Grace's Guide

British Industrial History

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Peter Durand

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Peter Durand (1766-1822), patented the canning of food for presrvation.

1810, 25th August: Patent granted to Peter Durand of Hoxton Square, London, for a method of preserving food by heating and sealing. Communicated to him by a person living abroad.[1]. In connection with the patent, Durand wrote that he substituted tin cases instead of glass jars or bottles. He presented examples of canned preserve food to Sir John Banks and to the Royal Navy, and the condition of the food after lengthy periods proved satisfactory.

From the French Wikipedia entry: Born 21 October 1766 at Hoxton. Died 23 July 1822 at Shoreditch. Invented a method of preserving food based on the discoveries of Nicolas Appert published in May-June 1810, and having been brought to London by Philippe de Girard. He didn't exploit his patent, but sold it to Bryan Donkin and John Hall (of Dartford), who in 1812 started a canning factory the British army. Note: The Wikipedia source gives the sources for the birth and death dates and places[2].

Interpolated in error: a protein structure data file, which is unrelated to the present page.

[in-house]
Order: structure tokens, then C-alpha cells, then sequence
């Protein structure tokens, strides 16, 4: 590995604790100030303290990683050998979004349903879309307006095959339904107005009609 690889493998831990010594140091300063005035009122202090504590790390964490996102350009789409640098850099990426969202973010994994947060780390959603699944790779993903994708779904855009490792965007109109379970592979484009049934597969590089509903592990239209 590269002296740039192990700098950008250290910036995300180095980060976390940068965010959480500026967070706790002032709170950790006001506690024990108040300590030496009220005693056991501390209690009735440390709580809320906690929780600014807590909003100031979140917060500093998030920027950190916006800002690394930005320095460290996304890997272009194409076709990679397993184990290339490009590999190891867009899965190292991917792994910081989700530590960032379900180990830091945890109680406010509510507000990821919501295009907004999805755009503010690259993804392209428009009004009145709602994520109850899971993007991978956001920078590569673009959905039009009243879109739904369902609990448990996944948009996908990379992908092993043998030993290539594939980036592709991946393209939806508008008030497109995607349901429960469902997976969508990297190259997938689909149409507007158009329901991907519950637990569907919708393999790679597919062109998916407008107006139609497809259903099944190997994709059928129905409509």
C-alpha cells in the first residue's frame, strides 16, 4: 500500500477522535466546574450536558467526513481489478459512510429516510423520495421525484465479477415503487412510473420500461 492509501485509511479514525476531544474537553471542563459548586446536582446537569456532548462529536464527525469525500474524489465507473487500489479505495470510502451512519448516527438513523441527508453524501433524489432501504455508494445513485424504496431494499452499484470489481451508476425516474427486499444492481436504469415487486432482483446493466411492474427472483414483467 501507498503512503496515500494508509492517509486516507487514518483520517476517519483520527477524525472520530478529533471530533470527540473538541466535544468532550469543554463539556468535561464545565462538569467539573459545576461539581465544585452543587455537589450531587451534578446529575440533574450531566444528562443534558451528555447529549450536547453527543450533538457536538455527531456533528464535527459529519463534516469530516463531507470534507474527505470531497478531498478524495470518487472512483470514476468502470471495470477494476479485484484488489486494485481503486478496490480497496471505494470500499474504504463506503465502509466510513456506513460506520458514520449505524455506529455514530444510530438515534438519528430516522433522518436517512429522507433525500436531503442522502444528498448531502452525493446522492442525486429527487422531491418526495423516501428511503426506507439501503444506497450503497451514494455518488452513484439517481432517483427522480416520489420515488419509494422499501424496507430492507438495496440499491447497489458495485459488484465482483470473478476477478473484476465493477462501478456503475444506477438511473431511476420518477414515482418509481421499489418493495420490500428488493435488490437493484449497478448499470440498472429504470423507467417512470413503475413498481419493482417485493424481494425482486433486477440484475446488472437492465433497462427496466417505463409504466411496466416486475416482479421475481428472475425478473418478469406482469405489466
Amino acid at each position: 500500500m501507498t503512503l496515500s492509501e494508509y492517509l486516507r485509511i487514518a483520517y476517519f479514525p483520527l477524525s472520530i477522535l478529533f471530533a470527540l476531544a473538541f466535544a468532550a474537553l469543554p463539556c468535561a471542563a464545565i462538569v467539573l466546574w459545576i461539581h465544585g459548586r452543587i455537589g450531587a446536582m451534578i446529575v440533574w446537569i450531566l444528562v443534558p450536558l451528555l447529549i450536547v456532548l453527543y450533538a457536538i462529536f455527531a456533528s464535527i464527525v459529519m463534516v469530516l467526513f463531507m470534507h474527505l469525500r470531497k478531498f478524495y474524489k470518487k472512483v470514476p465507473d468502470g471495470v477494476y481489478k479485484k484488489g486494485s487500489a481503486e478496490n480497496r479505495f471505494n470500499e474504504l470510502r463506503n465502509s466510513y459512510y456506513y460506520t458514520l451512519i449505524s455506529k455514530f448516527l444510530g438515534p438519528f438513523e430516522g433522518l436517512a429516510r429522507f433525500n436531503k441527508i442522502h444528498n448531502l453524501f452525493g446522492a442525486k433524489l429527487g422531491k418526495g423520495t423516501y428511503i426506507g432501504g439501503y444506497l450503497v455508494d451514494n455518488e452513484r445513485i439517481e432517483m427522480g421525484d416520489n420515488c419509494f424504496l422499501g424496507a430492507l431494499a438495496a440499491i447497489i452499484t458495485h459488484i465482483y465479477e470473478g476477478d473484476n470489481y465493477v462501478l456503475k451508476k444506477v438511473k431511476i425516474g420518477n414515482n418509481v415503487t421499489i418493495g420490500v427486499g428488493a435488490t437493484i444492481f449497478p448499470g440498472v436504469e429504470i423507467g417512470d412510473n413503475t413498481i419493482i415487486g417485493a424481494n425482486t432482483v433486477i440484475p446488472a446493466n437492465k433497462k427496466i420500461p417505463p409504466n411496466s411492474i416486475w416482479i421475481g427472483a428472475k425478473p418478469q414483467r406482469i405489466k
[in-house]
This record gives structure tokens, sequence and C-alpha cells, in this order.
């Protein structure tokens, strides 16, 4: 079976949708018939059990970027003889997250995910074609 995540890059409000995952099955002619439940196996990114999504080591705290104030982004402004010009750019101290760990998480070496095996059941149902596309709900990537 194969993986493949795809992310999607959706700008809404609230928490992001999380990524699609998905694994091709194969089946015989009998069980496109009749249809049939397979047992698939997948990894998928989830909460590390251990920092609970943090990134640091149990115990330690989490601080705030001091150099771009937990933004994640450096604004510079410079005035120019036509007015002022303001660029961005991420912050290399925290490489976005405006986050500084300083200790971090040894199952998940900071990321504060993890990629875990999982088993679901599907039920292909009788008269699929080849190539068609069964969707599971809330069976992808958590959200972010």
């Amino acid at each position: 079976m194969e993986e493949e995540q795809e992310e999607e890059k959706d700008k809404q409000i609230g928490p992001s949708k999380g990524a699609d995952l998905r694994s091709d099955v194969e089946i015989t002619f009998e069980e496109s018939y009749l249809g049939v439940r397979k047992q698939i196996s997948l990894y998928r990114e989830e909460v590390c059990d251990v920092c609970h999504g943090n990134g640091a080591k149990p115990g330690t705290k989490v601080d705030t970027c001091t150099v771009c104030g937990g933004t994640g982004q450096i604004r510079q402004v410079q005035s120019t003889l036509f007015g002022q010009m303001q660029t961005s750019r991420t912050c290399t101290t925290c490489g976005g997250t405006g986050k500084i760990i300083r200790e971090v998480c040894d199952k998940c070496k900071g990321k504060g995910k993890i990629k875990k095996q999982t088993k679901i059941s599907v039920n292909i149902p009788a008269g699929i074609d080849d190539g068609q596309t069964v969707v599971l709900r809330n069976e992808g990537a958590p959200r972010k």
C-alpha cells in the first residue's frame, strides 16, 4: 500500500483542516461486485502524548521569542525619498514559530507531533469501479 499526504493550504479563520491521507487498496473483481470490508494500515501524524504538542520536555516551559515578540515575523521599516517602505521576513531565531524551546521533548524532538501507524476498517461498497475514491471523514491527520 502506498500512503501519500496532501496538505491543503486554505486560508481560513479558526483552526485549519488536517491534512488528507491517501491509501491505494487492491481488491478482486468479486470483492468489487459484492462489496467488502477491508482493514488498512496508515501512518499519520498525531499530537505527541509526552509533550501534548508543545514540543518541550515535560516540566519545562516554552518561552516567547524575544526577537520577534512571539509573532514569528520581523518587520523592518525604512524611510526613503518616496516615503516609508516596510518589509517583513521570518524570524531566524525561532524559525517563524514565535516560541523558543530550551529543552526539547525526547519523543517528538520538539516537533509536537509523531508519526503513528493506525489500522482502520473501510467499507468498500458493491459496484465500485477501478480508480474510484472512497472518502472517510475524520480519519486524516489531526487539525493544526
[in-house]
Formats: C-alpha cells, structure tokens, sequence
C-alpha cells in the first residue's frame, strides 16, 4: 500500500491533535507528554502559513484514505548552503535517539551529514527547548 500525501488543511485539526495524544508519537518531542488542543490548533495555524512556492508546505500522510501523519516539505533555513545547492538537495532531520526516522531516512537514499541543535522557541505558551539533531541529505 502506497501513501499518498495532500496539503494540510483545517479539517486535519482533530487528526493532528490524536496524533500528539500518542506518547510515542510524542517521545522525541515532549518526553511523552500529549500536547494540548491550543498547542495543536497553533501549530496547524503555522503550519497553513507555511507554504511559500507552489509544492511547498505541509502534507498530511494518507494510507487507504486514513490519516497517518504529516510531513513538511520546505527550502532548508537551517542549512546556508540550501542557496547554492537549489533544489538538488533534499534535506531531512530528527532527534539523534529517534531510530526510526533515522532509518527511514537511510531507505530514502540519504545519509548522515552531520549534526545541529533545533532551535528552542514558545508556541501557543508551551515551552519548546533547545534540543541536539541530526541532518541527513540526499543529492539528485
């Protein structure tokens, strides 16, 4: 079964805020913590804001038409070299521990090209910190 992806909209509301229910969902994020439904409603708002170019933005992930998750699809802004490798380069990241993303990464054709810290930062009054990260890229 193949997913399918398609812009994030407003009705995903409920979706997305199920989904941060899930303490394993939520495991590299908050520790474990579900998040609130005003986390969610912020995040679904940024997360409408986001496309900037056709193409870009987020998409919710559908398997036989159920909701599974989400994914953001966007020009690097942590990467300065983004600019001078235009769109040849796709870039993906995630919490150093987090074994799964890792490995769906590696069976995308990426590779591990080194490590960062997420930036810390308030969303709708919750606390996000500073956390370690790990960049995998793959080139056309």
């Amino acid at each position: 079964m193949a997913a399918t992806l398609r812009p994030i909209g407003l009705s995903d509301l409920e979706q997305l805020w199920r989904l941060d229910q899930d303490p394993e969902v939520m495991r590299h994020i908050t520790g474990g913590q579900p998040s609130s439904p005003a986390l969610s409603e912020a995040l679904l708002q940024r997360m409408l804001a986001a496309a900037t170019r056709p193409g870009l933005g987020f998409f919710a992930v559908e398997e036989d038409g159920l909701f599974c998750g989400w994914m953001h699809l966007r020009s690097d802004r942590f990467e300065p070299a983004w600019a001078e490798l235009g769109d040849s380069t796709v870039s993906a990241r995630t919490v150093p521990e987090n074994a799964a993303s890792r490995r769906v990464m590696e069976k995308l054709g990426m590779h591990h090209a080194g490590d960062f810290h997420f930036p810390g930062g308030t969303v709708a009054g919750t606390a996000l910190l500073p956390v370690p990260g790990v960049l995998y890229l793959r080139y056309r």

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Sources of Information

  1. [1] The Repertory of Arts, Manufactures, and Agriculture, No. CXII, second series, September 1811
  2. Baptême à "The Huguenot Chapel, Hoxton" et mort dans registe de "Saint Leonard Shoreditch", repris dans Minet "Registers of the Churches of La Patente de Soho" Londres 1956

[[Category: Births 1760-1769]